Bloomberg has an absolutely terrific piece of reporting out today about how the big banks have mobilized to water down the Volcker Rule—the reform measure designed to prevent federally-backed banks from placing bets for their own bottom line. Here’s the gist: To make their case in Washington, banks and trade associations have been pressing a coordinated campaign to get regulators from five federal agencies to scale back the draft of the proprietary-trading rule issued in October, according to public and internal documents and interviews.
One of the old but vital aphorisms of American politics is that Americans are ideological conservatives but operational liberals. They oppose government in the abstract, but favor it in most of the particulars. (The primary exceptions being programs seen as benefitting only the poor, only the rich, or only foreigners.) A corrollary of that premise is that Republicans have an easier time expressing their views as an abstract ideology. They're against big government. That's a popular sentiment, unless you try to translate it into a governing program.
The latest intra-progressive dustup over health care reform displays a couple of pretty important potential fault lines within the American center-left. One has to do with political strategy, and the role of the Democratic Party and the presidency in promoting progressive policy goals and social movements. Like others engaging in the traditional year-end essays, I'll be writing about that subject extensively in the coming days. But the other potential fault line is ideological, and is sometimes hard to discern because it extends across a variety of issues.
Something strange and a little disorienting is happening in the fight to reform Wall Street: It looks like the reformers are actually starting to win. This is not something you could have said as recently as six weeks ago. Back then, House Financial Services Committee Chairman Barney Frank had just released a proposal to regulate derivatives, essentially bets on the movements of other assets (like stocks, bonds, commodities) or interest rates. Derivatives are in some respects the key battle in the broader regulatory campaign.
Alan Blinder: 25% of jobs are offshore-able. So maybe it's not all bad that job openings are down 50% since 2007 peak. MIT or U. of Chicago: Which developed the better economic dream-team. How New Democrats are helping ease proposed derivatives rules. Why there's nothing morally wrong with walking away from a mortgage. Do mustached men earn more than their clean-shaven counterparts?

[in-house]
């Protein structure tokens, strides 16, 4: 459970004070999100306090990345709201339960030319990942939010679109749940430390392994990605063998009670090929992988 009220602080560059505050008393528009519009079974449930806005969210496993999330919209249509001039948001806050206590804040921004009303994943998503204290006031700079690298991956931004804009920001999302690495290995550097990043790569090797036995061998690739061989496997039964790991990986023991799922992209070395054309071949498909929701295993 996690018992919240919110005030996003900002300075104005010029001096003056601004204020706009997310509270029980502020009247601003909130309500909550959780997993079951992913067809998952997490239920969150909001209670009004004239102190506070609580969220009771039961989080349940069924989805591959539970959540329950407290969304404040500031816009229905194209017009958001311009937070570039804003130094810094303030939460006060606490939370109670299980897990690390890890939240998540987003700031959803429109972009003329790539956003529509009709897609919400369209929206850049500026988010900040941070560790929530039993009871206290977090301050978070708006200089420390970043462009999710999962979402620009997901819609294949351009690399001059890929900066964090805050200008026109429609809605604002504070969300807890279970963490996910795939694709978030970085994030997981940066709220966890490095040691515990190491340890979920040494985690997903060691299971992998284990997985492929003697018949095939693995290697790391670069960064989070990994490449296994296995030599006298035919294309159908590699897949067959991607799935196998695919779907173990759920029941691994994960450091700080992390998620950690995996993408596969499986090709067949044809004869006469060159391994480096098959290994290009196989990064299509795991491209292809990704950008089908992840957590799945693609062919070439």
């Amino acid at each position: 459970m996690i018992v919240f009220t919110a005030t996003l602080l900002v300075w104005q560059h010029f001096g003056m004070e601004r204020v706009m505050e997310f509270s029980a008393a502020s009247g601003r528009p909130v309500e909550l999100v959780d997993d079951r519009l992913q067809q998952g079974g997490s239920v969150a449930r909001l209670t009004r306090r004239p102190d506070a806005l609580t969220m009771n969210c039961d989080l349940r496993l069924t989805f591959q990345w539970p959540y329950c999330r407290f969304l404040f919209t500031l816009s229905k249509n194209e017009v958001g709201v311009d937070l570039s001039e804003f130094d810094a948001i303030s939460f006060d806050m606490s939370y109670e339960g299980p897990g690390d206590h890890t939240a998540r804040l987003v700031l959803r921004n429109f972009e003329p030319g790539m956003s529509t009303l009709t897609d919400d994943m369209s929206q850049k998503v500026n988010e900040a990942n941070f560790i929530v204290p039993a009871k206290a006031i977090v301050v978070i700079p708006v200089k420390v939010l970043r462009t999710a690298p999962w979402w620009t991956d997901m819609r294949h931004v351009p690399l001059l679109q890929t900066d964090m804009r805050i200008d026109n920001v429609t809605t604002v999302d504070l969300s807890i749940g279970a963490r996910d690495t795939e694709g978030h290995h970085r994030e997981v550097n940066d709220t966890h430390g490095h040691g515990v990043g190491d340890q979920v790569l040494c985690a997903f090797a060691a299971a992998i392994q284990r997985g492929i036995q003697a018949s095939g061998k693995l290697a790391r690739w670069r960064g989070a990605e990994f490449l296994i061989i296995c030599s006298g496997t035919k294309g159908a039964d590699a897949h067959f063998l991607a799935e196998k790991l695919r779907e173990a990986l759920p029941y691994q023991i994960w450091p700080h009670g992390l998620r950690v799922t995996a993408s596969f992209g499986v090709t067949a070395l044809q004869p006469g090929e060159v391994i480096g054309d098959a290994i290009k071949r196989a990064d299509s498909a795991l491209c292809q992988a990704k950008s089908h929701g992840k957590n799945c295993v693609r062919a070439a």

Barack Obama is a liberal. Hillary Clinton wants you to know this now; if Obama gets the nomination, John McCain assuredly will, too. “Liberal” has had bad connotations ever since the Vietnam era, when conservatives successfully branded their opponents with the “amnesty, abortion, and acid” label. Now, the word “liberal”--or librul, in its nastiest form--has been cast to the bottom of the linguistic heap, to be avoided at all costs.
It is getting increasingly difficult to find any Democrat who backs President Bush's plan for partially privatizing Social Security. Private accounts are now officially out of favor even among New Democrats, the most obvious source of potential administration support. The Democratic Leadership Council and a new centrist policy shop called Third Way both recently announced their opposition. Over in the House, many have been eyeing Adam Smith, the leader of the New Democrat Coalition, which has 67 members in the House.
Robert Shrum, John Kerry's chief strategist and speechwriter, is considered the poet laureate of populism--the man who injected the phrase "the people versus the powerful" into Democratic vernacular. Over his 35-year career, Shrum has been responsible for many of the memorable lines to leave the mouths of such Democratic eminences as Ted Kennedy, George McGovern, and Al Gore. But one of his most telling speeches won't ever be collected in an anthology of great oratory. For many years, Shrum plied his trade on behalf of Richard Gephardt.
Colored White: Transcending the Racial Past by David R. Roediger (University of California Press, 323 pp., $29.95) "What is a White Man?" asked Charles Chesnutt in the pages of the Independent, a mass-circulation weekly, in 1889. This was no mere academic question.